About the middle of the morning on Monday, the sixth of May 1776, 45 men assembled at the Capitol in Williamsburg, Virginia. They were members of the House of Burgesses, elected back in the summer of 1774. Having entered the chamber of the House, they sat, silent. Elsewhere in the Capitol there were no signs of the royal governor or his council. Soon the Burgesses got up and went back outside. There they met others who, joining them, reentered the chamber, this time as delegates to the fifth and final Virginia revolutionary convention; this time carrying instructions from the people in their home counties calling on them to instruct Virginia’s delegates in the Continental Congress to declare American independence and to draft a constitution for Virginia.
While such a launching, this little-remembered ritual, may not seem so much to many in the thrall of the apotheosis of the 1787 Constitution, it remains a bright metaphor to illustrate the seamlessness of the transition from colony to country in America generally and in Virginia. This vivid drama of a departure joined with that of a prospect shows how far these Virginians had come since April 1774, even as it puts in relief just how significant the next two months, May and June of 1776, would be, culminating as they did with Virginia declaring its independence, establishing a bill of rights, and, two weeks later, completing a written constitution.
When ordinary Americans reflect at all on their political tradition, the Gettysburg Address invariably stands at the center of those thoughts. Yet there is reason to doubt whether it ought to occupy the same rarified air as the Constitution, the Declaration of Independence, the Federalist, or other celebrated documents in American history. The Gettysburg Address has displaced these other works from their centrality in the American mind, but it shouldn’t.
McCraw uses the immigrant experience to explain in part the development of a national perspective (see here and here for the 1st 2 installments in this series). Being originally outsiders, immigrants could see the forest for the trees while many, if not most of their native born friends were freighted with the prejudices of particular states. (363) It was this, combined with Hamilton’s and Gallatin’s natural brilliance, McCraw contends “that enabled them to envision and then to execute the responsible deployment of rootless capital in the forging of a new economy.” (326)
Looked at from this perspective, McCraw understandably connects only partially to his subjects pre-American experiences, and then more for Hamilton than Gallatin. Much of the former’s sense of urgency and impatience stemmed, as he notes, from Hamilton’s youth on the island of Nevis: “He knew from his boyhood that things could fall apart on short notice.” (49)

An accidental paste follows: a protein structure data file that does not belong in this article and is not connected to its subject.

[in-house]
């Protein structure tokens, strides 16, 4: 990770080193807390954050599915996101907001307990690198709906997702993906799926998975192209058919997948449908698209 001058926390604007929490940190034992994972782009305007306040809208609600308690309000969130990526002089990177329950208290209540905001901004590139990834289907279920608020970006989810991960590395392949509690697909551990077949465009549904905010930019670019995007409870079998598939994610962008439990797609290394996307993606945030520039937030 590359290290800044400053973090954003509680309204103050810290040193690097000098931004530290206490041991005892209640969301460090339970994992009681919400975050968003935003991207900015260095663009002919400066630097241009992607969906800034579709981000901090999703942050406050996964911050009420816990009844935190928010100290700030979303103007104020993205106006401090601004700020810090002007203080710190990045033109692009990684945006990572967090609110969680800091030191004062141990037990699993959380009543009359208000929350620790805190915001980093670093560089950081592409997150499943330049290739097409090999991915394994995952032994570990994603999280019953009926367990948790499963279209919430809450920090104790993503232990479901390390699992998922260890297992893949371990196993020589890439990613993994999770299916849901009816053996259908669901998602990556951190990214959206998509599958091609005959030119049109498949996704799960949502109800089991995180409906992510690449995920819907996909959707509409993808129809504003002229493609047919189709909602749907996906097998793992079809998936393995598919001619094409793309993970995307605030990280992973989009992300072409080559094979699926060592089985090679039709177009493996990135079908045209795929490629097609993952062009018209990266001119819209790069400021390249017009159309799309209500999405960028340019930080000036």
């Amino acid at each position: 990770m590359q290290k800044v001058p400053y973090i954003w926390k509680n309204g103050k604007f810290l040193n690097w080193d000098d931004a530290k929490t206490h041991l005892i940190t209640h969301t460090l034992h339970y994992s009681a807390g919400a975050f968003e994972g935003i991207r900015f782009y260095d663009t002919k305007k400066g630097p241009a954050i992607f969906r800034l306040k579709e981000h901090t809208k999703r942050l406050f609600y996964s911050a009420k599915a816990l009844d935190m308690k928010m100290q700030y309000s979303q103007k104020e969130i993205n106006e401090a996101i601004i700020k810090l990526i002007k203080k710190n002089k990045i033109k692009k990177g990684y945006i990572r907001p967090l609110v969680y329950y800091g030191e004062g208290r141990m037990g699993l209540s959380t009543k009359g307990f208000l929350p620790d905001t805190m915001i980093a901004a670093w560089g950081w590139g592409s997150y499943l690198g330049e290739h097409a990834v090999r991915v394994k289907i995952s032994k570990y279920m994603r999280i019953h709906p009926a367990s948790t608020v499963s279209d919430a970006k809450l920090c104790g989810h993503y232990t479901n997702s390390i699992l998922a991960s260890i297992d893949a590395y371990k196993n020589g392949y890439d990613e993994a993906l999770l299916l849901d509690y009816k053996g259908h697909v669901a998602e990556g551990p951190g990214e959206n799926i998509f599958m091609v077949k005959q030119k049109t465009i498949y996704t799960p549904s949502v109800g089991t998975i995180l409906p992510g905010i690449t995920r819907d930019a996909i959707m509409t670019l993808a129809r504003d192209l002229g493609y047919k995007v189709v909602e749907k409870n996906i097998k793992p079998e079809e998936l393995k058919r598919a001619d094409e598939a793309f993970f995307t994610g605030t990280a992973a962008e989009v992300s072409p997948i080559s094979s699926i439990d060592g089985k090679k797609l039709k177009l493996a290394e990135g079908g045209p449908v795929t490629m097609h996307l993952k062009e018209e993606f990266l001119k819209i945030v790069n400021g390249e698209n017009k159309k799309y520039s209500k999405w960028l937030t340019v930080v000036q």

The Caribbean was not the most stable region politically. Hamilton’s own French Huguenot background through his mother, and his father’s origins in Scotland, testify to the imperial seesaw that characterized the geopolitical reality of the islands. Yet for Gallatin, he misses a similar opportunity.
This next edition of Liberty Law Talk is a discussion with John Vile about his new book, The Writing and Ratification of the U.S. Constitution: Practical Virtue in Action. Our discussion, chronologically and philosophically, retraces the dramatic story of the Founders' Constitution. In four parts, we talk about the failing of the Articles of Confederation, the need to reground republican government on constraints and diffusions of power given the governing weaknesses of many state governments, arguments and contests among major and lesser known figures at the Philadelphia Convention, and the often overlooked state ratifying conventions where the Constitution had to…
How did the following clause of the Constitution–Article I, Section 8, clause 1— come into being? “The Congress shall have the power to lay and collect taxes, duties, imposts and excises, to pay the debts and provide for the common defense and general welfare of the United States; but all duties, imposts and excises shall be uniform throughout the Unites States.” And how did the common defense clause and the general welfare clause make their way into the Preamble of the Constitution?
The general welfare clause makes its first appearance in Article III of the Articles of Confederation of 1781. The same is true for the common defense clause. These two clauses have been linked together from the very beginning in the quest for an expression of the appropriate role of the federal government.